In Kenya after months of a COVID-19 compelled partial lockdown, workplaces just like across the world are slowly opening their doors to employees. This has not been easy as citizens get used to the new normal.
Businesses and organisations are still putting in place measures that ensure workplace safety, health, and environmental arrangements are in accordance with current guidance and best practices as a minimum standard.
Even with news of vaccines being available, COVID-19 cases have kept on rising at an unprecedented rate, the pandemic continues to pose a hardship for the entire country.
For instance, the World Health Organisation (WHO) as at 31st December, had confirmed circa 81.5 million cases, 60 million recoveries and 1.8 million fatalities globally. In Kenya, the Ministry of Health Kenya had confirmed 96,458 cases, 78,737 recoveries and 1,670 fatalities, however, the infection rate had decreased in December compared to the months of October and November.
Early 2020 after COVID-19 was declared a global health pandemic, WHO updated its guidance recommending that governments ask everyone to wear face masks in public areas where there is a risk of transmission of COVID-19 to help reduce the spread of the pandemic disease.
Besides, people were advised to wash their hands with soap for at least 15 seconds or to sanitise them.
Even today, Tedros Adhanom Ghebreyesus, Director-General of the WHO insists, “We all have a role to play in protecting COVID-19 vaccines. Every time you decide to stay home, avoid crowds, wear masks and clean your open hands, you are denying the virus the opportunity to spread, and the opportunity to change in ways that could make vaccines less effective.”
The Ministry of Health in Kenya in collaboration with various industry players has prepared a detailed workplace protocol, to adhere to, including the following: work from home for all offices requiring non-contact activities, ensuring the fullest workplace safety measures where employees are required to be physically present, and conducting COVID testing of all employees and their families.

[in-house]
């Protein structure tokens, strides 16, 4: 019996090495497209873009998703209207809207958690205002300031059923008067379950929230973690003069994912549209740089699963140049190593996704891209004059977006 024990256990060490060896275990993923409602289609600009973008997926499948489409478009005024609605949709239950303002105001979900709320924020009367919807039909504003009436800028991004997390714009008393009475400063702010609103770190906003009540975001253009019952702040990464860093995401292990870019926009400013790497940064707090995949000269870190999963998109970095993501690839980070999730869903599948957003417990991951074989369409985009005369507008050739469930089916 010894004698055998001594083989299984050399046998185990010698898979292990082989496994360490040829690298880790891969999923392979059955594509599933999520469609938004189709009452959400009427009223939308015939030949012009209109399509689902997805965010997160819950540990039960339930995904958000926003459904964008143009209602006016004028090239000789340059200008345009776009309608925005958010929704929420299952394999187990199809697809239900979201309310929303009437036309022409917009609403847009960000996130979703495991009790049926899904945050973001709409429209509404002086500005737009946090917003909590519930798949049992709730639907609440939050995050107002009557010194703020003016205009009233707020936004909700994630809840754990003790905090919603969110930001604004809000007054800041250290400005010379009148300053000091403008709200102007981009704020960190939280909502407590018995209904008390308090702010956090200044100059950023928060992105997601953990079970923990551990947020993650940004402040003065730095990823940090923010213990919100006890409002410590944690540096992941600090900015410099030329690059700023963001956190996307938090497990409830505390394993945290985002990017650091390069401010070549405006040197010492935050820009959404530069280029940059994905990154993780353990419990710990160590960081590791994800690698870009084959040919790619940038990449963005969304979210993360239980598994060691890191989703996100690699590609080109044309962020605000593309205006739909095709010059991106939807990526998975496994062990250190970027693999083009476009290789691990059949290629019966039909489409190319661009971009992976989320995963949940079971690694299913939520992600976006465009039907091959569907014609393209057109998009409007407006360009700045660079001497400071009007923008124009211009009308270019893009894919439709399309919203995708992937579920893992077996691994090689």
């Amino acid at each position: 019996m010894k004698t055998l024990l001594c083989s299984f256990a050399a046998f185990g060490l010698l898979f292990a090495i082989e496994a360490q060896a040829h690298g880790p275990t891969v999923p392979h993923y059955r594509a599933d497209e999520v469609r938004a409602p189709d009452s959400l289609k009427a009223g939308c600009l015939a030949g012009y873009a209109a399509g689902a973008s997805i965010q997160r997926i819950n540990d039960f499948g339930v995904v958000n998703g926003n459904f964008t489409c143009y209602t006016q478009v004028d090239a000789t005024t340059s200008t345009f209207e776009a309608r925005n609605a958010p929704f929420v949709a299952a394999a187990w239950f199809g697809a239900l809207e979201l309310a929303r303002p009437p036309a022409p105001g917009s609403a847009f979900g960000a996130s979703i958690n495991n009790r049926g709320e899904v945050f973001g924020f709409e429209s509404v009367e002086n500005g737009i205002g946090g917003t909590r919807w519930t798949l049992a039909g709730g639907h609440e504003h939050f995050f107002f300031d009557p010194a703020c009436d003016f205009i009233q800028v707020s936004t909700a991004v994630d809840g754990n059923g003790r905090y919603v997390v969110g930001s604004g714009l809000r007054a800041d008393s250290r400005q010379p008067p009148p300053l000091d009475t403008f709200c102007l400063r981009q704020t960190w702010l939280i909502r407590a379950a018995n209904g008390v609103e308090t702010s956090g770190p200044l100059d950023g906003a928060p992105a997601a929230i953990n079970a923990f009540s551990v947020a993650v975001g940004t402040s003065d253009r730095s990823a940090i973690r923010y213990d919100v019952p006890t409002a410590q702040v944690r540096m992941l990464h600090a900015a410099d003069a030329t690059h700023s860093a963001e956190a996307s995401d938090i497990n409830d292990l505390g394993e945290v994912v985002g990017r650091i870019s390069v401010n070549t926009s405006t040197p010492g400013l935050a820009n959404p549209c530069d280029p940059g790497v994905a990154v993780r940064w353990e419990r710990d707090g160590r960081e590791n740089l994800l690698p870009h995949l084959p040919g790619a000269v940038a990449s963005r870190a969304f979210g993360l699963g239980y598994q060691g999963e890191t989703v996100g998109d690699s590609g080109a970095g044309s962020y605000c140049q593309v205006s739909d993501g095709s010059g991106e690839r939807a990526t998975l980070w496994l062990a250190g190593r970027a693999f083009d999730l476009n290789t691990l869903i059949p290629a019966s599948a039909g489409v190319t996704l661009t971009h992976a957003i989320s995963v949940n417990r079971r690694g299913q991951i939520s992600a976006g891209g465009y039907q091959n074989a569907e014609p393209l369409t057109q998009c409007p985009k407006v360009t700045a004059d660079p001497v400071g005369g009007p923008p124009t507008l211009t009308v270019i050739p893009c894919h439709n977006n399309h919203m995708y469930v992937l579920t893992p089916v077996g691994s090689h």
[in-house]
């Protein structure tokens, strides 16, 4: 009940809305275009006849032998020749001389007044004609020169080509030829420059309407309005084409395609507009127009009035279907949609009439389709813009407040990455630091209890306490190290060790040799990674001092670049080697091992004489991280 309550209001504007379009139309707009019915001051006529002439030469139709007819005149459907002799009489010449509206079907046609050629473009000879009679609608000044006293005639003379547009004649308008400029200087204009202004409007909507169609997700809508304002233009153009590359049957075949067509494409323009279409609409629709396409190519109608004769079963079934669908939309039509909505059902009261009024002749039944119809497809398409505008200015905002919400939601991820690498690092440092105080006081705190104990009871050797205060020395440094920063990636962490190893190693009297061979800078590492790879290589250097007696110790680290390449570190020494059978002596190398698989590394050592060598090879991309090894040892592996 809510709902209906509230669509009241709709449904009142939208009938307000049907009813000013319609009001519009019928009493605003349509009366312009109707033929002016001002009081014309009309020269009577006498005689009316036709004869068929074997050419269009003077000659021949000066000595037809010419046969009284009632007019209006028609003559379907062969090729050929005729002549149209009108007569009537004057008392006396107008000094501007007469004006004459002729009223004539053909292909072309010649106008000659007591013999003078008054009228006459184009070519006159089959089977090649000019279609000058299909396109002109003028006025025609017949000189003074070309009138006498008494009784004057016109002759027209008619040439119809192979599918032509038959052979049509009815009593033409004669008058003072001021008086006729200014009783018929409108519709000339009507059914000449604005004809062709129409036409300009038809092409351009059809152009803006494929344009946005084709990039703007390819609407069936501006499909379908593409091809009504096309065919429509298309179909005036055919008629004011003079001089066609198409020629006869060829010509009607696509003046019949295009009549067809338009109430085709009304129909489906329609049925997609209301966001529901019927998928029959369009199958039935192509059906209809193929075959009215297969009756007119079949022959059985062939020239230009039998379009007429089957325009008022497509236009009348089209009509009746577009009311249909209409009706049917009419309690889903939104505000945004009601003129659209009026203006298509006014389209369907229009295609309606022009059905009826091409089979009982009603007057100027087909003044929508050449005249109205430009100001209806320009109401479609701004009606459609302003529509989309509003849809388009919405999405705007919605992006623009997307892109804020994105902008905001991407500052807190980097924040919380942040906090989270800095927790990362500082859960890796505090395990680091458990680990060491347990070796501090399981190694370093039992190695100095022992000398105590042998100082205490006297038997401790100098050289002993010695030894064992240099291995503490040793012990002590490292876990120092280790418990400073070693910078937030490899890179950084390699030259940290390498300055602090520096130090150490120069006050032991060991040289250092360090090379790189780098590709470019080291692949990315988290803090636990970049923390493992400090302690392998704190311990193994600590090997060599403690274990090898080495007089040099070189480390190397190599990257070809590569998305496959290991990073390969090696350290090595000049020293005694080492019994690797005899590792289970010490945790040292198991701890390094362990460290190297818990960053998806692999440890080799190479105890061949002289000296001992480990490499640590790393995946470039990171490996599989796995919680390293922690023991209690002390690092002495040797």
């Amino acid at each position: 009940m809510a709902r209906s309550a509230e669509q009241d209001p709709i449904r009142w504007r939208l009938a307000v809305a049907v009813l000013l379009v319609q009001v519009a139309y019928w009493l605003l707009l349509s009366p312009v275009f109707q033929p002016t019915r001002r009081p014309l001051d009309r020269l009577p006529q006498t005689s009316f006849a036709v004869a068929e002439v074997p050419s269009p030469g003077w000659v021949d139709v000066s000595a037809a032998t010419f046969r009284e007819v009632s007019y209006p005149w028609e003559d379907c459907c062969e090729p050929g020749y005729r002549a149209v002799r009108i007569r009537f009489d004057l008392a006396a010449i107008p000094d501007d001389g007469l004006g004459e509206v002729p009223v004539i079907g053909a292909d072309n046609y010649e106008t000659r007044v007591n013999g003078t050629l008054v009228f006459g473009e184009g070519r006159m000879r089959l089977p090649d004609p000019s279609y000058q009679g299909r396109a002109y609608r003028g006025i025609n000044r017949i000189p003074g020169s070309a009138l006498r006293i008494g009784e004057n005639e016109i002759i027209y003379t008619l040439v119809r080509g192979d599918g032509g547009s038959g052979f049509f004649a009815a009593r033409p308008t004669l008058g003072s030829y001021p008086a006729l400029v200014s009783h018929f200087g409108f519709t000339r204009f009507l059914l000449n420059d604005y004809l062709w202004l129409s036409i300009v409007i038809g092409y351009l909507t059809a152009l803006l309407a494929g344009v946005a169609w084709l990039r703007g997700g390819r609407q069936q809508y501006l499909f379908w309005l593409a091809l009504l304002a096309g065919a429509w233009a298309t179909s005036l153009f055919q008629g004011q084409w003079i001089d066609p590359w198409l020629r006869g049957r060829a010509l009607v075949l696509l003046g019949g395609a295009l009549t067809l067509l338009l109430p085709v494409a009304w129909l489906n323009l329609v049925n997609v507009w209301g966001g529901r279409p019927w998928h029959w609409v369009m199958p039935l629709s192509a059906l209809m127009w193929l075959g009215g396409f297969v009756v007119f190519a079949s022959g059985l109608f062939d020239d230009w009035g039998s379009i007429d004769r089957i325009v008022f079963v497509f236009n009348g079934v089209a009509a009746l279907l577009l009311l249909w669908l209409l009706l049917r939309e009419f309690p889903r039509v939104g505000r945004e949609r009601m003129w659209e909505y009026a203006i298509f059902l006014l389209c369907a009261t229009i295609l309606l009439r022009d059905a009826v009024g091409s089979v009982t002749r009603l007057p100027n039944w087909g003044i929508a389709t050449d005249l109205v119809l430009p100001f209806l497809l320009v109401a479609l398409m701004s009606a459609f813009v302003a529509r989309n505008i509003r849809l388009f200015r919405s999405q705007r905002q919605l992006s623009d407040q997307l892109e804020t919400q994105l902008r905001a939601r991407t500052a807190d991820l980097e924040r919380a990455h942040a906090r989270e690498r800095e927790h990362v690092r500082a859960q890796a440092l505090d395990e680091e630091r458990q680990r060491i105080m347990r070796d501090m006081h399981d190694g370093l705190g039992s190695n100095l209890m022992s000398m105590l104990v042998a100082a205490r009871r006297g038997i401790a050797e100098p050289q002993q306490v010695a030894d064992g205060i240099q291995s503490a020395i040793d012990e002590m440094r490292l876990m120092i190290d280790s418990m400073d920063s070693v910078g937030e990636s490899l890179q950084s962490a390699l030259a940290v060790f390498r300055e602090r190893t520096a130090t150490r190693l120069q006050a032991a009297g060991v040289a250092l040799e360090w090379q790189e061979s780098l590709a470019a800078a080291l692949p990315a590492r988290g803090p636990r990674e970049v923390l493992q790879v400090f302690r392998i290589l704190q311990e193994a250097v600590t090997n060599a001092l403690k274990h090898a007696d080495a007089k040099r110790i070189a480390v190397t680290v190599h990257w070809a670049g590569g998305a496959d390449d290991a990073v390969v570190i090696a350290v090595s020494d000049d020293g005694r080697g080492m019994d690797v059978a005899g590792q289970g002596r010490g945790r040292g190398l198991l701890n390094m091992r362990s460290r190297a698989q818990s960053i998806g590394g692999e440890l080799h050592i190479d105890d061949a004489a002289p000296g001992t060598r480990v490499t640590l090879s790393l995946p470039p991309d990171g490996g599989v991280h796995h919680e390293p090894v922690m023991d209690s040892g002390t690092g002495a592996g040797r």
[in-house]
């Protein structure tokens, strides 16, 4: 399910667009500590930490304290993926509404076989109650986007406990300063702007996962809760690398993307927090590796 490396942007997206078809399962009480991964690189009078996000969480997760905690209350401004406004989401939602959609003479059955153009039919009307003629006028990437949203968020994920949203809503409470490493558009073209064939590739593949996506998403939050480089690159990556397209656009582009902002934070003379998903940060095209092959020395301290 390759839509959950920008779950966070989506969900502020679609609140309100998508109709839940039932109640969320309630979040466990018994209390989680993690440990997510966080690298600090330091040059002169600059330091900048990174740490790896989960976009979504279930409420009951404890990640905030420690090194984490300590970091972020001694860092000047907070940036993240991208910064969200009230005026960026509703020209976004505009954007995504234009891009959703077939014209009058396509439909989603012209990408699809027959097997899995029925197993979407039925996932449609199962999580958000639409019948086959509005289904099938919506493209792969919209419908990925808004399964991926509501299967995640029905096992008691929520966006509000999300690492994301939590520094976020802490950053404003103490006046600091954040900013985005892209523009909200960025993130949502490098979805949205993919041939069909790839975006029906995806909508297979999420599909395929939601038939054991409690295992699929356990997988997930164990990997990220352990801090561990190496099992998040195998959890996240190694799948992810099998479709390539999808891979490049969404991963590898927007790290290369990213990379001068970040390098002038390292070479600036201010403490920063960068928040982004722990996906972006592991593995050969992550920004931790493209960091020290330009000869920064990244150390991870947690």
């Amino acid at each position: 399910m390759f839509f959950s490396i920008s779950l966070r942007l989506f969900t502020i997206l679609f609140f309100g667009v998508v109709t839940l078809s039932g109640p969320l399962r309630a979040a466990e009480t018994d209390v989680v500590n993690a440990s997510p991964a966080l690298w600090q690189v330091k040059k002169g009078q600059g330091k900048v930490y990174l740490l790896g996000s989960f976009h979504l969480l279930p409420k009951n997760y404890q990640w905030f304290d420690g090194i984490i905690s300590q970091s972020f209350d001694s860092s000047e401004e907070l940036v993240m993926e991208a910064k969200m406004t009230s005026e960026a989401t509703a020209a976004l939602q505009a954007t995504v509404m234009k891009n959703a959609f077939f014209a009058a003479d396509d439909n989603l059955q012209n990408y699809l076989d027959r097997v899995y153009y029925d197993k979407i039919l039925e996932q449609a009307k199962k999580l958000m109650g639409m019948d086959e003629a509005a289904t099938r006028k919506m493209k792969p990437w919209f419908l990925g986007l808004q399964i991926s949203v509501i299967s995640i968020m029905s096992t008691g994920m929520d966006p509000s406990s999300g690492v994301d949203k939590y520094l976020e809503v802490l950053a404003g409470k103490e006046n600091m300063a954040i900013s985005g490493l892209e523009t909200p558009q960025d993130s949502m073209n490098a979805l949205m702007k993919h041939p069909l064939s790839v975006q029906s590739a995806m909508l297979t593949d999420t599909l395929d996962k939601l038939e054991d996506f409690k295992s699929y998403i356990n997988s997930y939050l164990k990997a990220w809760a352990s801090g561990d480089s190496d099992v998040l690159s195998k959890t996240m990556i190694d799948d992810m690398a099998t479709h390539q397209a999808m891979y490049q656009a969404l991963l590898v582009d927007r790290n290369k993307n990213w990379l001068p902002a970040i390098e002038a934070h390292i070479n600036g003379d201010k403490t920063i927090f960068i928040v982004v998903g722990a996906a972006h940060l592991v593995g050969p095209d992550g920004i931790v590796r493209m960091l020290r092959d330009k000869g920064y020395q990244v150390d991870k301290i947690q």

Just as it is the norm for many citizens, COVID-19 protocols of wearing masks, and maintaining social distancing were also flouted in many places.
Face masks then and even today, a majority still wear them at the chins. In bars and restaurants, social distance has become a myth besides the same facilities having been shut for some time. In some public vehicles, it was the same routine, passengers being sandwiched together like a sack of potatoes!
Many kept asking who were the ‘super spreaders’?
Why are bars closed? Why 100 people in church? Stories media should explore. https://t.co/2spNlLjxAE
— Sarah Kimani (@sarahkimani) September 11, 2020
In Kenya, politicians who were to lead by example became the first ones to flout the rules. July 2020, who recalls Johnson Sakaja, had to quit his position as the chairman of Kenya’s Senate committee overseeing the government’s response to the coronavirus crisis? He was caught by police drinking with about 10 others, long after the then 9 p.m.-4 a.m. curfew had set in. He had to be fined Ksh 15,000 for violating the rules.